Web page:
Posted to OGR on 03/27/3011
Most radio stations today don’t offer news, and only a few have weather forecasts, but back in the day, every local radio station presented the news and weather several times per hour. Two of the stations I worked for had network news that came down from the network on the top of the hour. We had to back time the songs to end just in time to broadcast a legal station identification before the news started. At the top-40 AM station where I worked we had local newscasts at 5 minutes before the hour and on the half hour. The weather forecast was a part of these newscasts and we read the weather forecast also at 15 before and after the hour. During the time I was doing my show at a drive in restaurant, there was a newsman back at the station that ran the transmitters and kept the FM automation going while reading the news for me. But the rest of the time, I was on my own.
Left: Veteran newscaster, Mike Rast at WCOS, Circa. 1968!
Now, none of us were “real” reporters despite the fact that we sometimes covered big local news events. Most of the time, we read the national and state news off the Associated Press teletype and the weather from the National Weather Service teletype. These two machines were standing side by side just a few steps from the control room. I’ll never forget the clacking sound they made as they typed out the news and weather. Each had a bell that would ring whenever they wanted to send a “bulletin.” Many stations recorded the teletype sound and played it back as a sound effect whenever we read the news. Sometimes there was a bell that the DJ/News Announcer could ring for emphasis. Sometimes there was a button you could push to enhance the reverb system. These were used when announcing the location of the story which was always the first word in the story.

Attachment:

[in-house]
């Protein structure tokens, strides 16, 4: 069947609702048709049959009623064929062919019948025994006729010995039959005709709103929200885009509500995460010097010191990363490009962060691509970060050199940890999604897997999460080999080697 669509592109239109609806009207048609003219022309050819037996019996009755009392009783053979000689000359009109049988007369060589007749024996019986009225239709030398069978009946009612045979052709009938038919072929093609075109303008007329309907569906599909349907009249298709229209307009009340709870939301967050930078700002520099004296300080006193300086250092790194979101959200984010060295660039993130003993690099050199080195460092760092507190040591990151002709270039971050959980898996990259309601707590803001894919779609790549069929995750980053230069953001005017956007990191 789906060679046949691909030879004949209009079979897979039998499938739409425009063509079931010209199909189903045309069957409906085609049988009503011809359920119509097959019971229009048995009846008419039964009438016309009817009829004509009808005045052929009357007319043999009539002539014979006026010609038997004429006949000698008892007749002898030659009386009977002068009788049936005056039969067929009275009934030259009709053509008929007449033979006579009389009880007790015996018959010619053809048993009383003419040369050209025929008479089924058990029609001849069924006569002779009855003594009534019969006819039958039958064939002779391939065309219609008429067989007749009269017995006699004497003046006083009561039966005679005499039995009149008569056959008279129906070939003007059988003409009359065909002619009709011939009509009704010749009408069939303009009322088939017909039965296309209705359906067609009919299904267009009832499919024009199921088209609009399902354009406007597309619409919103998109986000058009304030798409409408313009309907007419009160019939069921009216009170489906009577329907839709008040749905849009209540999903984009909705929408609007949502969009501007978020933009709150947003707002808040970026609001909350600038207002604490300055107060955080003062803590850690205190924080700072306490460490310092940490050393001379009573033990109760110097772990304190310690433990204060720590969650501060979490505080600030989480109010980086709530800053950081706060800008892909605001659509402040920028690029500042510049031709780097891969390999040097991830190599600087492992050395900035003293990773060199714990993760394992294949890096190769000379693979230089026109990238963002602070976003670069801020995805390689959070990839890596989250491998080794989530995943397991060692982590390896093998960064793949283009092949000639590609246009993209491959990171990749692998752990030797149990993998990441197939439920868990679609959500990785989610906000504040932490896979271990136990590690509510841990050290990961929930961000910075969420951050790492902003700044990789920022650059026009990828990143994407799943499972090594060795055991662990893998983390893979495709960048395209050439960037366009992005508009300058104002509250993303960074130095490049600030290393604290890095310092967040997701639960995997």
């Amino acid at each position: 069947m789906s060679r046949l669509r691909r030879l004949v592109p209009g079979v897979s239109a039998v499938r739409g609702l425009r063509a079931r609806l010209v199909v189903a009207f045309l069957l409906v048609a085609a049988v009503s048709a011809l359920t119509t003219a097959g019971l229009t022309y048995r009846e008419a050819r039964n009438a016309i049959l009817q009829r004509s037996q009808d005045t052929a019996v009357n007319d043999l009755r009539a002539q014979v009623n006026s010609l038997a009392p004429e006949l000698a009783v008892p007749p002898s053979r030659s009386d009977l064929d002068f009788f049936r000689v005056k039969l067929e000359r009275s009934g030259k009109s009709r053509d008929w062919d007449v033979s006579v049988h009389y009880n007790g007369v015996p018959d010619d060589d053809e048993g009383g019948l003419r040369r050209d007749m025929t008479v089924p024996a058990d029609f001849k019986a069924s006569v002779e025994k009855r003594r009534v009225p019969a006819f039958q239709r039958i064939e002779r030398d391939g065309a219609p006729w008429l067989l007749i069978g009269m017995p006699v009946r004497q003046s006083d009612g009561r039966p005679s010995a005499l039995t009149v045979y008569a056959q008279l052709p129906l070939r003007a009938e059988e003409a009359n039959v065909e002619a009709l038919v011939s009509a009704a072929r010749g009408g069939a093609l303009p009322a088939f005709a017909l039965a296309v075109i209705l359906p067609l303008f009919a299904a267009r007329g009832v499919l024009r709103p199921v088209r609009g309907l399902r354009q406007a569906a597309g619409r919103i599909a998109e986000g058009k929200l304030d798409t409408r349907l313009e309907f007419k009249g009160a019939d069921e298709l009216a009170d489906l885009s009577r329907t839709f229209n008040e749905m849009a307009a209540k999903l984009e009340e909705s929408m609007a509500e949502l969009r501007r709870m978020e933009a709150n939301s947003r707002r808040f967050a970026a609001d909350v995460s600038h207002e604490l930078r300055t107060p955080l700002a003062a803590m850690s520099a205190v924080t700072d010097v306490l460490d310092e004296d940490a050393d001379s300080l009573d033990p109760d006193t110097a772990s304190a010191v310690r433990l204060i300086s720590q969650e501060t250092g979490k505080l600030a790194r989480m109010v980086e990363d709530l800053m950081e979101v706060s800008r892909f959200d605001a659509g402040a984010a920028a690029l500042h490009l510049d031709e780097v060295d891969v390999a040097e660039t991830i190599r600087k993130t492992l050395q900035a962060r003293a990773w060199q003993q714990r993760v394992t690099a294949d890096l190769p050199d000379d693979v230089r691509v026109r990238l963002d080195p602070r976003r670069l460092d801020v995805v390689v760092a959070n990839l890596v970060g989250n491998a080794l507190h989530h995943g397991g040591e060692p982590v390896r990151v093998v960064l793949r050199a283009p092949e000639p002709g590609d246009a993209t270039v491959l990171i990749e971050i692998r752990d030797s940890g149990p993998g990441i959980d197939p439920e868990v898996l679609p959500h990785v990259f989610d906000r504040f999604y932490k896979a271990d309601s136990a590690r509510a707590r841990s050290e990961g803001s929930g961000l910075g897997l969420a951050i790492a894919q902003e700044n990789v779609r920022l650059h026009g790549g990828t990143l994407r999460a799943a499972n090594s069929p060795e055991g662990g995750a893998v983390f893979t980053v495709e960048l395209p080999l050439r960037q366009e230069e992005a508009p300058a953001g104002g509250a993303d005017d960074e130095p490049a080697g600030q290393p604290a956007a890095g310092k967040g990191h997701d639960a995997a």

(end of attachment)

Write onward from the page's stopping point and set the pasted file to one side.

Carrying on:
Deejays who doubled as news announcers were very busy people; we had to select and queue up the records, play jingles, commercials and public service announcements, operate the transmitters and be entertaining all the while. This meant that pre-reading the news before we read it on the air was a luxury that most of us didn’t have. We would rip the news copy off the teletype, leave it in a pile on the edge of the console and read it “cold” when it was time for the news. This was called “Rip and Read” in the business and quite often led to unexpected consequences.
On night, I was alone in the station and pulled fresh copy off the AP teletype while the last song before the news was just ending. I punched up the news sounder and happily began reading. “DALLAS: An unusual winter storm has dumped four inches of heavy snot on Northeast Texas!” Fortunately for me, the instant editor in my brain changed the word to snow, but all of a sudden I realized what the copy really said. It broke me up so badly that I couldn’t complete the newscast. I played the commercial that was included in the newscast, somehow stumbled through the weather and everybody got an extra song that hour. Oh MY!
Copyright 2011 Rick Wrigley